international importance of the surviving remains has been recognised through
designation as a World Heritage Site.
The military importance of the Tyne-Solway route across the Pennines was
recognised by the Romans during their early campaigns through northern England
and into Scotland in the second half of the first century AD. At this time a
military road, the Stanegate, was constructed along with a series of forts.
Subsequently the Romans largely withdrew from Scotland and there is evidence
that the Tyne-Solway route was being recognised as a frontier by the start of
the second century AD. This position was consolidated in the early second
century by the construction of a substantial frontier work, Hadrian's Wall,
under the orders of the Emperor Hadrian. Hadrian's successor, Antoninus Pius,
subsequently attempted to establish the boundary further north, between the
Clyde and the Firth of Forth, but by c.AD 160 growing unrest amongst the
native populations of northern Britain and pressures elsewhere in the Empire
caused a retraction back to the Hadrianic line. Hadrian's Wall was then the
frontier of the Roman Empire in Britain until c.AD 400 when the Roman armies
withdrew from Britain.
Stretching over 70 miles from coast to coast, Hadrian's Wall was a continuous
barrier built of stone in the east and, initially, of turf in the west. The
stone wall was originally designed to be ten Roman feet wide and sections of
this width are termed broad wall. A change of plan shortly after construction
began led to a reduction in the width of the Wall to eight Roman feet, such
sections being termed narrow wall. Today, stretches of both wall types
survive, including some sections of narrow wall built on broad wall
foundations. For most of its length a substantial ditch on the northern side
provided additional defence. Where the Wall crossed rivers, bridges were
constructed to carry it across. Construction of the Wall was organised and
executed by legionary soldiers. From the beginning the barrier was planned to
comprise more than just a curtain wall. At regularly spaced intervals of about
a mile along its length lay small walled fortlets known as milecastles. These
were attached to the southern side of the Wall and most had a gateway through
the Wall to the north. Hence they controlled crossing points through the Wall
as well as affording space for a small stable garrison. Between the
milecastles were two equally spaced towers known as turrets. Together the
milecastles and turrets provided bases from which the curtain wall could be
watched and patrolled. Both the turrets and milecastles are thought to have
been higher than the Wall itself to provide suitable observation points. It is
often assumed that a platform existed on the Wall so that troops could
actually patrol along the wall top; it is however far from certain that this
was the case.
At the western end of the Wall a system of towers, small fortlets and palisade
fences extended the frontier system another 30 miles or so down the Cumbrian
coast and helped control shipping moving across the estuary of the Solway
As originally planned, and apart from whatever space there was in the
milecastles, provision for the accommodation of garrison troops manning the
Wall was left with the line of forts which already lay along the Stanegate. At
some point a fundamental change of plan took place and forts were constructed
along the line of the Wall itself. There are now known to have been 16 forts
either attached to the Wall or in close association with it. Some overlay
earlier features such as turrets or milecastles. At this stage another linear
element, the vallum, was also added to the defensive system to the south of
the Wall. This was a broad flat-bottomed ditch flanked by a pair of linear
banks. It shadows the course of the Wall for almost all its length, sometimes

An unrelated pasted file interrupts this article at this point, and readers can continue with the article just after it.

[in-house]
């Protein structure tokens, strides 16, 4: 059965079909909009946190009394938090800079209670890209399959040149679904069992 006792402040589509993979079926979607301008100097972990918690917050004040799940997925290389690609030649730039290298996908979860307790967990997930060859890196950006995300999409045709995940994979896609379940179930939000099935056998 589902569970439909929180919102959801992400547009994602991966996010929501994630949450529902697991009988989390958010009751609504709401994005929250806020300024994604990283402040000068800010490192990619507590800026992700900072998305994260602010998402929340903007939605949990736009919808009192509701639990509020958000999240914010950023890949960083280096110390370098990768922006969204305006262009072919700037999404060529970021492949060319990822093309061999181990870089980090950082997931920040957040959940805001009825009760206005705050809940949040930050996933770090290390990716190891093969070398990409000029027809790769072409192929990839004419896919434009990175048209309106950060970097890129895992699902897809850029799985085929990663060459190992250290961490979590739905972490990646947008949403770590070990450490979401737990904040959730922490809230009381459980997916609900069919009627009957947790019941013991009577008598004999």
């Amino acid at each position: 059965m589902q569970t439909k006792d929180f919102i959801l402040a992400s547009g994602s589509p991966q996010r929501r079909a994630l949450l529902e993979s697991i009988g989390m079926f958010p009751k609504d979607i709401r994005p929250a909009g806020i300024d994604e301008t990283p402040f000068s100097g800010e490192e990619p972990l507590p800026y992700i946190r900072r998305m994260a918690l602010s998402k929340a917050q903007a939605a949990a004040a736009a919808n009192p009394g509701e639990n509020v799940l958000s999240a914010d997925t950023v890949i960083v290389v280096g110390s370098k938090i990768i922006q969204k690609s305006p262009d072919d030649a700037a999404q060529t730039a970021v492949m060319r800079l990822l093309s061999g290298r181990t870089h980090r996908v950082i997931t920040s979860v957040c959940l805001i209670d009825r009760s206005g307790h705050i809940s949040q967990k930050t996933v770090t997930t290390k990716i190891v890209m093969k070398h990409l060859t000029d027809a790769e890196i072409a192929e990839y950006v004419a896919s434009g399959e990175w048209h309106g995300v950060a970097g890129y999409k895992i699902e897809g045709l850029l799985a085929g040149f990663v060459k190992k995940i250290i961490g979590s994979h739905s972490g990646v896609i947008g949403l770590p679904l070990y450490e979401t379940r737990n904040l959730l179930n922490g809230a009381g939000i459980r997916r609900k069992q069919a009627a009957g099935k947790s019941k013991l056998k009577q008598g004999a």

lying very close to it but sometimes up to a kilometre away from it. The
vallum's main function was to act as a barrier to restrict access to the Wall
from the south. It also had a function in linking the forts along the Wall
with a method of lateral communication. When the forts were placed along the
wall line no provision was made for a road to link them. This situation was
clearly found impracticable and a metalled track was therefore provided in
places along the vallum between the north mound and the ditch.
Later, after the withdrawal back to the Hadrianic line from the Antonine Wall,
various refurbishments were made throughout the frontier line. At this stage a
new linear feature was added: the `Military Way'. This was a road linking all
elements of the Wall defence, running from fort to fort within the area
bounded by the Wall and the vallum.
Throughout its long history the Wall was not always well maintained. It was
often neglected and sometimes overrun, but it remained in use until the late
fourth century when a weak and divided Roman Empire finally withdrew its
armies from the Wall and Britain.
It now survives in various states of preservation. In places, especially in
the central section, the Stone Wall still remains several courses high and the
attached forts, turrets and milecastles are also clearly indentifiable.
Earthwork features such as the ditch, vallum and Military Way also survive
well in places. Elsewhere the Stone Wall has been virtually robbed out and
only its foundations survive beneath the present ground surface. Similarly,
stretches of the earthwork remains, including sections of the Turf Wall, have
been levelled or infilled and now only survive as buried features. Although
some sections of the frontier system no longer survive visibly, sufficient
evidence does exist for its position to be fairly accurately identified
throughout most of its length.
Hadrian's Wall and vallum and their associated features between Banks Green
Cottage and the road to Lanercost at Banks and the road to Garthside survive
as a series of buried and upstanding remains. In addition this section
contains a realignment of the replacement Stone Wall to the south of the Turf
Wall and a turret built to replace the one that had collapsed due to
subsidence, as well as a section of Wall at Hare Hill standing 3.6m high.
Significant information on the development of the frontier system over time
will be preserved.
Source: Historic England
Books and journals
Simpson, F G, 'TCWAAS' in Excavations on Hadrian's Wall, , Vol. 33, (1933), 267-70
Source: Historic England
Other nearby scheduled monuments